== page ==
This latest edition of The Organization of Information is a key resource for anyone in the beginning stages of their LIS career as well as longstanding professionals and paraprofessionals seeking accurate, clear, and up-to-date guidance on information organization activities across the discipline. The book begins with a historical look at information organization methods, covering libraries, archives, museums, and online settings. It then addresses the types of retrieval tools used throughout the discipline—catalogs, finding aids, indexes, bibliographies, and search engines—before describing the functionality of systems, explaining the basic principles of system design, and defining how they affect information organization. The principles and functionality of metadata is next, with coverage of the types, functions, tools, and models (particularly FRBR, IFLA-LRM, RDF) and how encoding works for use and sharing—for example, MARC, XML schemas, and linked data approaches.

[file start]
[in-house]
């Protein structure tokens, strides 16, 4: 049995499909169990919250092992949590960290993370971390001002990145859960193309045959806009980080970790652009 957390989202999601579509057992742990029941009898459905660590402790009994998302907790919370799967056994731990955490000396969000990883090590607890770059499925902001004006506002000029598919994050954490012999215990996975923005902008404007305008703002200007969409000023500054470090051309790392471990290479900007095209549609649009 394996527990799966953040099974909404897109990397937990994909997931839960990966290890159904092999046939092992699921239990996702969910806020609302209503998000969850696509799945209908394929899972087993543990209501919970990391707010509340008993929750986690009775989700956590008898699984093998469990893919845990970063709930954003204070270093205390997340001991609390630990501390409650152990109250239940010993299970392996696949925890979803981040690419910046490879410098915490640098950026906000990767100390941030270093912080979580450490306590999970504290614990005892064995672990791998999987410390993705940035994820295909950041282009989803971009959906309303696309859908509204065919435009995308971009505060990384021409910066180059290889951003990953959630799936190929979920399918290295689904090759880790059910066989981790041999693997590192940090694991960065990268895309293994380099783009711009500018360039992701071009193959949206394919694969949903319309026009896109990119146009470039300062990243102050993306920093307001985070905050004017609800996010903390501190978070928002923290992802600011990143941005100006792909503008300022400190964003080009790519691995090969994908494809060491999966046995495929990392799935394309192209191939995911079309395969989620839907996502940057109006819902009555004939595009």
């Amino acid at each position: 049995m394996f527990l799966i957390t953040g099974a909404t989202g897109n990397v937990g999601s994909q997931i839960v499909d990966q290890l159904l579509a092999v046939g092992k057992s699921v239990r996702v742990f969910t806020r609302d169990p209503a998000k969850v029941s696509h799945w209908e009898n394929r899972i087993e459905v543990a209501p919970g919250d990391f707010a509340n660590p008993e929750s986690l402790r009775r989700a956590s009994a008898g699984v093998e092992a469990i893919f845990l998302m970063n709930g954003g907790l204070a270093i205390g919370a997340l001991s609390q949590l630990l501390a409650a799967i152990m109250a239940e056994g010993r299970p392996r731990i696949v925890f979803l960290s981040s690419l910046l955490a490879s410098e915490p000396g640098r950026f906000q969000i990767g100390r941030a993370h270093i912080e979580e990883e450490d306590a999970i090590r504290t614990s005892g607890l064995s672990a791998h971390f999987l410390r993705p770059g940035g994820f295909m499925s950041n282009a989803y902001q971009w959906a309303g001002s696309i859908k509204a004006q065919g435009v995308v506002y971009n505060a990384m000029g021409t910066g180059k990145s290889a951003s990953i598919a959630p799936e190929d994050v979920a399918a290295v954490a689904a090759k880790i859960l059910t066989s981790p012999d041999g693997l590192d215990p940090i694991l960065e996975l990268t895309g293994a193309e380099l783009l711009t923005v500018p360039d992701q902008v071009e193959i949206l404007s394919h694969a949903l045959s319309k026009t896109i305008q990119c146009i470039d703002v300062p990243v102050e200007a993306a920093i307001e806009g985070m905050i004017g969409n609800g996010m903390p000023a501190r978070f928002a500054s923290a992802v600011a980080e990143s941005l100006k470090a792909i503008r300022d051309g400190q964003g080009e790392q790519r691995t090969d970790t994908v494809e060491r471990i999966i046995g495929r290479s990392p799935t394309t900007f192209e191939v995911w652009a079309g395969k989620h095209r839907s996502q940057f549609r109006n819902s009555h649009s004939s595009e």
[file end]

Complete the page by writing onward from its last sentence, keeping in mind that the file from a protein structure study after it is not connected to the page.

The latter portion of the resource describes specific activities related to the creation of metadata for resources. These chapters offer an overview of the major issues, challenges, and standards used in the information professions, addressing topics such as resource description (including standards found in RDA, DACS, and CCO), access points, authority control, subject analysis, controlled vocabularies—notably LCSH, MeSH, Sears, and AAT—and categorization systems such as DDC and LCC.
- Provides an essential overview of information organization—a central activity in library and information science—that describes approaches to organizing in libraries, archives, museums, online settings, indexing services, and other environments
- Newly revised and updated to reflect changes in cataloging rules, address new standards, and introduce upcoming changes
- Expands the scope of content relating to information organization in non-library settings
- Features vocabulary and acronym lists at the end of each chapter to help readers stay abreast of new terminology